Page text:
12" electric fan replacing clutch fan - ClassicOldsmobile.com


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Old June 23rd, 2009, 04:51 AM   #1  
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12" electric fan replacing clutch fan

im trying to create less work for this 307 by deleting the clutch fan,and adding a electric fan.

will a 12" electric fan do a good job replacing a clutch fan?

i have a 12" flex a lite for the delta,but concerned it will be enough to keep the 307 cool,considerring i run the a/c a lot during the summer..

i run a 165 stat in summer,switch to 180 in october.

should i go to a bigger size electric fan?
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Old June 23rd, 2009, 05:55 AM   #2  
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IIRC I was running a 14" in an S10 that we converted to a SBC it would do the job...just. Nothing fancy, 305 with a truck cam for a 350 and a factory "hi rise" intake off a 69 truck 350. May be quality of the product, but you may want to look int a bigger one.
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Old June 23rd, 2009, 07:06 AM   #3  
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Originally Posted by agtw31 View Post
im trying to create less work for this 307 by deleting the clutch fan,and adding a electric fan.
Just out of curiosity, where do you think the electricity comes from? The reality is that to move a certain amount of air requires a certain amount of work. The mechanical fan gets that directly from the engine. The electric fan requires you to lose efficiency in converting kinetic energy to electric and back to kinetic.

Of course, this is an oversimplification, since the mechanical fan runs all the time whereas the electric only runs when the temp sensor turns it on, but still...
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Old June 23rd, 2009, 07:30 AM   #4  
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I've never seen an Olds anything close to stock that won't run cool enough with a totally stock cooling system. That means a clear radiator, clutch fan if called for, proper stock water pump, and don't forget the fan shroud. And a 160-190 thermostat.
When one starts messing around with alternate pieces, it throws things out if whack, and you end up chasing your tail. More isn't necessarily better when it comes to cooling. For instance, it is possible to push the water through the radiator too fast (in various ways), and it doesn't have a chance to cool down.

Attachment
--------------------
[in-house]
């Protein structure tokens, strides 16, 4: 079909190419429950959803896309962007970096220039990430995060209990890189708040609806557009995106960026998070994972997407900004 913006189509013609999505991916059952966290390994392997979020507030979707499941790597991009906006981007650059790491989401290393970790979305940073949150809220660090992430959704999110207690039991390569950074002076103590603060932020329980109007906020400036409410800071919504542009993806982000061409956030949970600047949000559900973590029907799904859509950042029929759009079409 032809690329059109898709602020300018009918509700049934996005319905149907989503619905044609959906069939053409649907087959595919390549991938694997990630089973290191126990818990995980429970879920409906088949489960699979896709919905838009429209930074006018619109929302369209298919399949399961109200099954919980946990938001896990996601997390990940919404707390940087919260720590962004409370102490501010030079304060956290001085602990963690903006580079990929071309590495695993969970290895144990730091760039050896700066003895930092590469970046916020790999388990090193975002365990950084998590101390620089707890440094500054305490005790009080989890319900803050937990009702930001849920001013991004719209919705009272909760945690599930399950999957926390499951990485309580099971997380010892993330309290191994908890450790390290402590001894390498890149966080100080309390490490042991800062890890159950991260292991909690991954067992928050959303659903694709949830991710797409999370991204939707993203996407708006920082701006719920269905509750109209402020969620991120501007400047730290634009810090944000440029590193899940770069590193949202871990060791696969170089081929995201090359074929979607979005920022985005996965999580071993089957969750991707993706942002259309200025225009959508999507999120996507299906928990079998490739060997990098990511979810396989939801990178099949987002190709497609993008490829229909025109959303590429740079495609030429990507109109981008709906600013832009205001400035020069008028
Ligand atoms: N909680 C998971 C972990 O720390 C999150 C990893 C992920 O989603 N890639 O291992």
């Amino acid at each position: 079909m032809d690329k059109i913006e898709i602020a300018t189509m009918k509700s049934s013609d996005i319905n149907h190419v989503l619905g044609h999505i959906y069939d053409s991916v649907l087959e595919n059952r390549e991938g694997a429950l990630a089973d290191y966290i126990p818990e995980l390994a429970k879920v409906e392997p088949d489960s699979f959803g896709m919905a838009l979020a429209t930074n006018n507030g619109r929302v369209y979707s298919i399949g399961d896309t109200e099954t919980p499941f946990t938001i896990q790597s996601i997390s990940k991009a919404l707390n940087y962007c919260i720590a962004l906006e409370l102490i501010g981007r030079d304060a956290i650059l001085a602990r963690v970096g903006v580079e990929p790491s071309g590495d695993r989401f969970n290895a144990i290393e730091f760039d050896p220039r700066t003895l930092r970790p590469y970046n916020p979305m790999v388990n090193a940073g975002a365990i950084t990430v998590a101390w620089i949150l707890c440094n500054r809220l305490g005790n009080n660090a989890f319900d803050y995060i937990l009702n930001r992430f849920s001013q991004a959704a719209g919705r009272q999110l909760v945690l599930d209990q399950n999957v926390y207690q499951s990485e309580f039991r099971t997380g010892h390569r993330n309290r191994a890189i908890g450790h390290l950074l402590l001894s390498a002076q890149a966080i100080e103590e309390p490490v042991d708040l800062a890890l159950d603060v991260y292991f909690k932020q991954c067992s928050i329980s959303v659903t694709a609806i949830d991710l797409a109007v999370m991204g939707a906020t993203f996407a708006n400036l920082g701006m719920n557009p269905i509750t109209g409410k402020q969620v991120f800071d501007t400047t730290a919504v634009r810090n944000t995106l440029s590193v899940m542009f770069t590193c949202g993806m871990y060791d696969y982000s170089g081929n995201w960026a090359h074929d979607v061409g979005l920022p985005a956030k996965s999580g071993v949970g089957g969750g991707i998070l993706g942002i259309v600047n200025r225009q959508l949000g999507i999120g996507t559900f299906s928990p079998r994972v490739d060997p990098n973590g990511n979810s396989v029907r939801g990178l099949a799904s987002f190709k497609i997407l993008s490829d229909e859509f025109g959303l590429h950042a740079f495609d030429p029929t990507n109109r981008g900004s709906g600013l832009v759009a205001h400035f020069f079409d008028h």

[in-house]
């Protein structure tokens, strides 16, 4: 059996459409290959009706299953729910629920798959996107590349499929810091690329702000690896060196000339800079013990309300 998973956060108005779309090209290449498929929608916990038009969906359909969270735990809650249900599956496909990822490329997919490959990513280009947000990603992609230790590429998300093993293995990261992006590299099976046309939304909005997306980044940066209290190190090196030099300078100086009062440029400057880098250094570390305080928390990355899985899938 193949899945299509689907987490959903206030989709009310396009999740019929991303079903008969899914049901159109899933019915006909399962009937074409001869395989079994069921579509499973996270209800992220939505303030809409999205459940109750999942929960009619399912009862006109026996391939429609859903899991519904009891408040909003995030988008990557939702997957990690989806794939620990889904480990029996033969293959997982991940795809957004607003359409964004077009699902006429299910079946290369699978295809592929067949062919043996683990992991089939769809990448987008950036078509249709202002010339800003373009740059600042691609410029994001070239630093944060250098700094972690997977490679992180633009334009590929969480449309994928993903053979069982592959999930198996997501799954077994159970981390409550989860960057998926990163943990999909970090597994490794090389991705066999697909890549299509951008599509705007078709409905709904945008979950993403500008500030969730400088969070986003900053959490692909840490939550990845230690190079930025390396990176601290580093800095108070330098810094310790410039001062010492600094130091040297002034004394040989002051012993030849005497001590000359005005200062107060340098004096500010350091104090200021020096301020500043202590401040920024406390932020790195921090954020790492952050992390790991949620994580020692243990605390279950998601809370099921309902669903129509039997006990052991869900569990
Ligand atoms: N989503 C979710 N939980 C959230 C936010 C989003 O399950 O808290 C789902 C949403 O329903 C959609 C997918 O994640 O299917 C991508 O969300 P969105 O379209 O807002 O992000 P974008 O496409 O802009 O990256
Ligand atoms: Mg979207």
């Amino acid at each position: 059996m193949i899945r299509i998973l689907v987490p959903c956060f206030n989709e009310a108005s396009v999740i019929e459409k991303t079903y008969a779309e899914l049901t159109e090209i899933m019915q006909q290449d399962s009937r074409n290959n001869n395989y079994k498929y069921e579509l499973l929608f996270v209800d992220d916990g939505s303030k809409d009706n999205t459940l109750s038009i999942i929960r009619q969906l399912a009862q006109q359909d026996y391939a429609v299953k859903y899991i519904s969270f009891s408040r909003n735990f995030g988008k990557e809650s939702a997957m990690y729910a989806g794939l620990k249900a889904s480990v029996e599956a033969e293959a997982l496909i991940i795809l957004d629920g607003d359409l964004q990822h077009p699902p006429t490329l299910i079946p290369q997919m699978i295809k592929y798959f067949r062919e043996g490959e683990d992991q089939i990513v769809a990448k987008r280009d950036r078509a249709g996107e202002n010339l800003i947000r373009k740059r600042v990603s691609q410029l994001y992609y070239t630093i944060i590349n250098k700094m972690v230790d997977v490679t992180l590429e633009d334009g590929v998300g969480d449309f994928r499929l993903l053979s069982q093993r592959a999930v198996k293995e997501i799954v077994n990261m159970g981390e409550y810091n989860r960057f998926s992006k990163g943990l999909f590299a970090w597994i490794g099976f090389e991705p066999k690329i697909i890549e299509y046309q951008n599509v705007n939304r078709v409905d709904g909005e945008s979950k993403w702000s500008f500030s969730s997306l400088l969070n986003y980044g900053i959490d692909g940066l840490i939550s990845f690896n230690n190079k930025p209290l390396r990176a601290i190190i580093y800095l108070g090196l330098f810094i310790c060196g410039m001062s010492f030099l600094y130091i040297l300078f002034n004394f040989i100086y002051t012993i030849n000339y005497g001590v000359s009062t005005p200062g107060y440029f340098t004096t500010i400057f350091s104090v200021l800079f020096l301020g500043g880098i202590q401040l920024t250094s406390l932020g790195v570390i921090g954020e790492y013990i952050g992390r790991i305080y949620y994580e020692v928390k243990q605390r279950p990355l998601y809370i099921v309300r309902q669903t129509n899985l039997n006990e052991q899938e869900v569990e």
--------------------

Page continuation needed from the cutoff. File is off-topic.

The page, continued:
And a flex fan is never part of the solution.
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Old June 23rd, 2009, 09:26 AM   #5  
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The stock fan is 18" and moves a massive amount of air when needed.
A 12" electric does not have a chance at competing, especially when the A/C is on.

As long as the stock fan clutch is working right and disengages when it should, power savings would be negligable.
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Old June 23rd, 2009, 09:32 AM   #6  
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Hey; As a fellow buckeye I would not recomened running a 160 stat especially if you run a/c, as wmachine stated coolant needs radiator time for proper cooling,180 is ok. Switching fan set-up has minimal gain if oem clutch is working as designed.
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Old June 23rd, 2009, 11:25 AM   #7  
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thanks for the tips.

i did talk to guy that did service work on 307's when they were new.

he said if you put a tstat lower than 180 in a 307,it will affect your carb idle settings,and your check engine light will stay on,said the idle sensor will flip out in the carb.

he was right.
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Old June 23rd, 2009, 12:54 PM   #8  
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thanks for the tips.

i did talk to guy that did service work on 307's when they were new.

he said if you put a tstat lower than 180 in a 307,it will affect your carb idle settings,and your check engine light will stay on,said the idle sensor will flip out in the carb.

he was right.
Yep. I think the ECM closes loop at around 160*. Because the car takes so long to warm up to 160 (and may not), the ECM times out after a certain time and does not go into closed loop and sets a code. The fast idle will remain engaged until closed loop is established.

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Old June 23rd, 2009, 01:39 PM   #9  
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Yep. I think the ECM closes loop at around 160*. Because the car takes so long to warm up to 160 (and may not), the ECM times out after a certain time and does not go into closed loop and sets a code. The fast idle will remain engaged until closed loop is established.
Actually, it's the O2 sensor that causes the ECM to go into closed loop - when the sensor voltage starts to vary, that's an indication that the O2 sensor is up to temperature. The coolant temp sensor doesn't cause this directly, but if the coolant temp is lower than the expected value when the O2 sensor causes closed loop mode, then an error code and Check Engine light could be set.
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